Regulatory Oversight in Drug Compounding on the Rise

Regulatory Oversight in Drug Compounding on the Rise

July 18th, 2018 // 12:14 pm @

Drug compounding until very recently has had a lot looser regulation than that of pharmaceutical drugs. The looser regulations served a real function: It allowed people who need a very specific drug formulation that was not available in a widely manufactured product. This could include discontinued drugs or specific forms of current drugs that do not contain one particular ingredient to which the patient is sensitive.

Drug compounding also can alter the drug form for the patient who is unable to take a regular drug in the form in which they exist on the open market.

However, now that compounding of drugs has turned into such a large industry, drug regulators are hard at work to better ensure that quality and safety of compounded drugs.

The big difference between a pharmaceutical drug manufacturer and a drug compounding plant is that the former has to have approval from FDA before marketing drugs to the public. Drugs from a compounder are not tested for safety and quality. However, after a major meningitis outbreak in 2012 and 2013 that killed dozens of people due to bad batches of steroid injections from a drug compounder, Congress passed a new law: The Drug Quality and Security Act of 2013.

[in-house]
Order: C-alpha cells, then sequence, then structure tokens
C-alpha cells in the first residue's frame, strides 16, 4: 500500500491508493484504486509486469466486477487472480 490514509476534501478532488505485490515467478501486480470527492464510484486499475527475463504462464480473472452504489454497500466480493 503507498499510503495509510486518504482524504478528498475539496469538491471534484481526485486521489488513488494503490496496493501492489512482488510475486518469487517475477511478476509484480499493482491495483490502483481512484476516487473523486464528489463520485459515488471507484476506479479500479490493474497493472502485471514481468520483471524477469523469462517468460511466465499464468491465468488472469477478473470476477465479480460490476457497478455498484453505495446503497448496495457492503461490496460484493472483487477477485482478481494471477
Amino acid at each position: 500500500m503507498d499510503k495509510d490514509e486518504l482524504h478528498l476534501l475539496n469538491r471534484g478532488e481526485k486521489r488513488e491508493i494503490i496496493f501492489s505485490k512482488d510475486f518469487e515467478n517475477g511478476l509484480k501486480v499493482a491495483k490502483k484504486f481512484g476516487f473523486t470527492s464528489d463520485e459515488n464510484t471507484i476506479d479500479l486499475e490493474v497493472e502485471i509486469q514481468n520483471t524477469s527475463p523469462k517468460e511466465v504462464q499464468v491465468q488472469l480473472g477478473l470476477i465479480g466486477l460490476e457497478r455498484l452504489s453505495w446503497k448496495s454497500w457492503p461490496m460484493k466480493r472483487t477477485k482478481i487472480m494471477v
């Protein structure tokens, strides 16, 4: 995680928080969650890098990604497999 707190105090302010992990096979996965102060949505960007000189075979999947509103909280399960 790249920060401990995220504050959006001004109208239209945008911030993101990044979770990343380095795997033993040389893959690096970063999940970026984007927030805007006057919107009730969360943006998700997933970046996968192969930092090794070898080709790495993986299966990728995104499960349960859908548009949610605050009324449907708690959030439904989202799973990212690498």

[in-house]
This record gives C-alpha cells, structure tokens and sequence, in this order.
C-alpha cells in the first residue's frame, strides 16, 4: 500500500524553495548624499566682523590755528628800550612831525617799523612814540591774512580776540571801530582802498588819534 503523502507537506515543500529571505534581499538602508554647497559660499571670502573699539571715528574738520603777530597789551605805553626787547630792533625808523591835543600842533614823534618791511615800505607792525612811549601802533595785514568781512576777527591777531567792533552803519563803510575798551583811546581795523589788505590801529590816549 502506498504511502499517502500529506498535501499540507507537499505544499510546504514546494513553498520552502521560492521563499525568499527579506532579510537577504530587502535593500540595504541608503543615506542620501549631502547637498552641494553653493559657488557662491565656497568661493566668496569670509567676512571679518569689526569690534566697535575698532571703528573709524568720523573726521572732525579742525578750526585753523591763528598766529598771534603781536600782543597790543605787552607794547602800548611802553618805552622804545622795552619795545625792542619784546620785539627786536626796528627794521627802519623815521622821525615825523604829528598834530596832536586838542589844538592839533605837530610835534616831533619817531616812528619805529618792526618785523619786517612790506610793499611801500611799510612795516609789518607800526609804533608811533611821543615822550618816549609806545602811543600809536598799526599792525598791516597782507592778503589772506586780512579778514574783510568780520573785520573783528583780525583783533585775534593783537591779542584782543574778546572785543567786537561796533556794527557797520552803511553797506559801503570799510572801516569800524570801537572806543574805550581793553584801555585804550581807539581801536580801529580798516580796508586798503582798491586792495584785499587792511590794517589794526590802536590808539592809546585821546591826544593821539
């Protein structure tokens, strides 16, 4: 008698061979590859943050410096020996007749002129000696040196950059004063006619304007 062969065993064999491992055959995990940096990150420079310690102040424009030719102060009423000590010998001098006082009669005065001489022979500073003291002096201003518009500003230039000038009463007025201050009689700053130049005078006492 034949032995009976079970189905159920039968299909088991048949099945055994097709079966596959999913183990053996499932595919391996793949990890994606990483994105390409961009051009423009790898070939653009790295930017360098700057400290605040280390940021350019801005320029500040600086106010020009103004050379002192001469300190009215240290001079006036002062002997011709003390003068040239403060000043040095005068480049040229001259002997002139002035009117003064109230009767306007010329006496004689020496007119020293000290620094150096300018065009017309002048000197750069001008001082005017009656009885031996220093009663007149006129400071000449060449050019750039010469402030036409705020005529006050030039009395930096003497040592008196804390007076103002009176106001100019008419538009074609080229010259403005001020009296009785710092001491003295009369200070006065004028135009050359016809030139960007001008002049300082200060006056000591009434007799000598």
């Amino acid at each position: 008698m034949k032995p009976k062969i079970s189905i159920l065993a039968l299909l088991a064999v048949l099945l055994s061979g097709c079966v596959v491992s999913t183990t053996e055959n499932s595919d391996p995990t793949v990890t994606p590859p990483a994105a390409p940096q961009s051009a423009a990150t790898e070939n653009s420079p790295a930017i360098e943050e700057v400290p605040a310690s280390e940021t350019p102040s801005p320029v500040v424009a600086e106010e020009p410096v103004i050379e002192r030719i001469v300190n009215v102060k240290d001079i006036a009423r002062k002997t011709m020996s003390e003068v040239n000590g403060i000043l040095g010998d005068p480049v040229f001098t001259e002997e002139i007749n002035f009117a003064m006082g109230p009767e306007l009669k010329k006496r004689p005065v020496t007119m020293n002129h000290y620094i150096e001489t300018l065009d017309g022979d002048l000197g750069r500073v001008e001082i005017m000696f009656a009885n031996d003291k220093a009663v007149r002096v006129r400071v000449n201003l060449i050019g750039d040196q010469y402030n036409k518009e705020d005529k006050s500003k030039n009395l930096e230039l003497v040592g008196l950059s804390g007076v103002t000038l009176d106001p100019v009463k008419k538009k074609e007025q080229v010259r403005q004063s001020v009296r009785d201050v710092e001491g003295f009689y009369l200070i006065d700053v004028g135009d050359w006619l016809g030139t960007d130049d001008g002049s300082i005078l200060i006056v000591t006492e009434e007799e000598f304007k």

It also passed the Compounding Quality Act. Both of these new laws set up an entirely new regulatory regime that regulates all drug compounding facilities. All of these pharmacies and facilities should note that FDA is soon going to release the final rules that fully implement all of the provisions of these laws.

The CQA has two types of compounders: outsourcing facilities and traditional drug compounders. Traditional compounders, which include the small pharmacies that do drug compounding based upon individual prescriptions or in very small quanities, will meet certain requirements that will probably exempt them from many rules of the new CQA. That will leave them to be mostly regulated by the states in which they operate. Any deviations from those exemptions will cause these pharmacies to be inspected by FDA agents and they could face enforcement actions.

The second type created by the new law is for outsourcing facilities. These plants have to adhere to strict CQA standards. For example, the drug compounding has to be done at a licensed pharmacy and by a licensed pharmacist. The drug compounding has to be done related to a specific prescription, and each facility has to be registered with FDA.

Each plant has to have procedures for adverse events, and bulk drug ingredients have to have FDA approval. They also must be in the US Pharmacopeia or possess a monograph in the National Formulary.

A compounded drug is not allowed to contain anything that is ineffective, unsafe or is just a copy of another drug. It also must not be hard to compound, which could result in efficacy, quality and safety problems. The compounded drugs cannot be wholesaled, and the compounding facility has to be up to date with all of its fees.

The drug compounding has to happen in a state that has a memorandum of understanding with FDA about the drug compounding program, and the specific limits on these types of outsourcing facilities.

Outsourcing facilities also have to follow cGMP guidelines, which are the same that apply to pharmaceutical and API manufacturers.

The final rules have not yet been released, but all compounding facilities should start taking proper compliance steps now.


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